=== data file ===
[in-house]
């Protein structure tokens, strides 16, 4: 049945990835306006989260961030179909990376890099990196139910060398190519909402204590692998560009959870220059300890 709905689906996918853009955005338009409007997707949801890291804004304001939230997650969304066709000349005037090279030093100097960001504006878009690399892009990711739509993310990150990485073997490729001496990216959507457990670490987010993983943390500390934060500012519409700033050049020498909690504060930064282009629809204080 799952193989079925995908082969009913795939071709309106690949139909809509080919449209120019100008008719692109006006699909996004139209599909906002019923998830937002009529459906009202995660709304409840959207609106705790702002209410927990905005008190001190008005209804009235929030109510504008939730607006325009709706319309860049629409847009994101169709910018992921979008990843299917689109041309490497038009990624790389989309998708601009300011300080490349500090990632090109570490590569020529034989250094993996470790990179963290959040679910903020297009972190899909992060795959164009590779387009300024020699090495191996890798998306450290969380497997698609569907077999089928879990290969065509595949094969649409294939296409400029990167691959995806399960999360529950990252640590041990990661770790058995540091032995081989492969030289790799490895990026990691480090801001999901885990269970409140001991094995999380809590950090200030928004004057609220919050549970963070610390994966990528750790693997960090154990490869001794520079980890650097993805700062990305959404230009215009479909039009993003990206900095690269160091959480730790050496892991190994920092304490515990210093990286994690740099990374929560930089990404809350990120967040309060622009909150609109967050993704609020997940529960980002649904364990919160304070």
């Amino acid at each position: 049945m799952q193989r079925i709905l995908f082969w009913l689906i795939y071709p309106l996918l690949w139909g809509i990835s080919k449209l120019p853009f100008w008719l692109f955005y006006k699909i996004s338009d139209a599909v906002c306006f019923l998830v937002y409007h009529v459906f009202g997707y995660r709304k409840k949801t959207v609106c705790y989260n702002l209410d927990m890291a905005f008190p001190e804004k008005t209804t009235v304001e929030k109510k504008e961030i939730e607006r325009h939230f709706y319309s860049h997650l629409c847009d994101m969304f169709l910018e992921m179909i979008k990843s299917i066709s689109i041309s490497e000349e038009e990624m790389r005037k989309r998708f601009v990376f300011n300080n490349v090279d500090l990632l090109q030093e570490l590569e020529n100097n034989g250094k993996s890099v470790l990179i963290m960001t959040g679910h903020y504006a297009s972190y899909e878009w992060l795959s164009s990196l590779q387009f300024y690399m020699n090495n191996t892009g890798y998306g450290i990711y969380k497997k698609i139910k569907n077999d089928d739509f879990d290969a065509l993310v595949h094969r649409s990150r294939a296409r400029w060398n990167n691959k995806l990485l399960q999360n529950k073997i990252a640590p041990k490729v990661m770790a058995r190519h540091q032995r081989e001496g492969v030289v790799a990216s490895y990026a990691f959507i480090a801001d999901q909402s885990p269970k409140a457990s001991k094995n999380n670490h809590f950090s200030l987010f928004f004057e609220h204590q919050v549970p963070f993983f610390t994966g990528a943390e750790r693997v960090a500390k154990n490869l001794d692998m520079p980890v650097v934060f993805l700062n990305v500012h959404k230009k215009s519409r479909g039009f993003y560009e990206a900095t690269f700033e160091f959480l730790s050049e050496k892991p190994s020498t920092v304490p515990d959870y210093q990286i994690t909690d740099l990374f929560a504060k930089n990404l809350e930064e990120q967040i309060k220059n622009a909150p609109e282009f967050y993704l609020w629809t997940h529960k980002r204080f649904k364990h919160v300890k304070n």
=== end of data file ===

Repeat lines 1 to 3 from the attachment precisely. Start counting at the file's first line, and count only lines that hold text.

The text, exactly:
[in-house]
């Protein structure tokens, strides 16, 4: 049945990835306006989260961030179909990376890099990196139910060398190519909402204590692998560009959870220059300890 709905689906996918853009955005338009409007997707949801890291804004304001939230997650969304066709000349005037090279030093100097960001504006878009690399892009990711739509993310990150990485073997490729001496990216959507457990670490987010993983943390500390934060500012519409700033050049020498909690504060930064282009629809204080 799952193989079925995908082969009913795939071709309106690949139909809509080919449209120019100008008719692109006006699909996004139209599909906002019923998830937002009529459906009202995660709304409840959207609106705790702002209410927990905005008190001190008005209804009235929030109510504008939730607006325009709706319309860049629409847009994101169709910018992921979008990843299917689109041309490497038009990624790389989309998708601009300011300080490349500090990632090109570490590569020529034989250094993996470790990179963290959040679910903020297009972190899909992060795959164009590779387009300024020699090495191996890798998306450290969380497997698609569907077999089928879990290969065509595949094969649409294939296409400029990167691959995806399960999360529950990252640590041990990661770790058995540091032995081989492969030289790799490895990026990691480090801001999901885990269970409140001991094995999380809590950090200030928004004057609220919050549970963070610390994966990528750790693997960090154990490869001794520079980890650097993805700062990305959404230009215009479909039009993003990206900095690269160091959480730790050496892991190994920092304490515990210093990286994690740099990374929560930089990404809350990120967040309060622009909150609109967050993704609020997940529960980002649904364990919160304070």
């Amino acid at each position: 049945m799952q193989r079925i709905l995908f082969w009913l689906i795939y071709p309106l996918l690949w139909g809509i990835s080919k449209l120019p853009f100008w008719l692109f955005y006006k699909i996004s338009d139209a599909v906002c306006f019923l998830v937002y409007h009529v459906f009202g997707y995660r709304k409840k949801t959207v609106c705790y989260n702002l209410d927990m890291a905005f008190p001190e804004k008005t209804t009235v304001e929030k109510k504008e961030i939730e607006r325009h939230f709706y319309s860049h997650l629409c847009d994101m969304f169709l910018e992921m179909i979008k990843s299917i066709s689109i041309s490497e000349e038009e990624m790389r005037k989309r998708f601009v990376f300011n300080n490349v090279d500090l990632l090109q030093e570490l590569e020529n100097n034989g250094k993996s890099v470790l990179i963290m960001t959040g679910h903020y504006a297009s972190y899909e878009w992060l795959s164009s990196l590779q387009f300024y690399m020699n090495n191996t892009g890798y998306g450290i990711y969380k497997k698609i139910k569907n077999d089928d739509f879990d290969a065509l993310v595949h094969r649409s990150r294939a296409r400029w060398n990167n691959k995806l990485l399960q999360n529950k073997i990252a640590p041990k490729v990661m770790a058995r190519h540091q032995r081989e001496g492969v030289v790799a990216s490895y990026a990691f959507i480090a801001d999901q909402s885990p269970k409140a457990s001991k094995n999380n670490h809590f950090s200030l987010f928004f004057e609220h204590q919050v549970p963070f993983f610390t994966g990528a943390e750790r693997v960090a500390k154990n490869l001794d692998m520079p980890v650097v934060f993805l700062n990305v500012h959404k230009k215009s519409r479909g039009f993003y560009e990206a900095t690269f700033e160091f959480l730790s050049e050496k892991p190994s020498t920092v304490p515990d959870y210093q990286i994690t909690d740099l990374f929560a504060k930089n990404l809350e930064e990120q967040i309060k220059n622009a909150p609109e282009f967050y993704l609020w629809t997940h529960k980002r204080f649904k364990h919160v300890k304070n």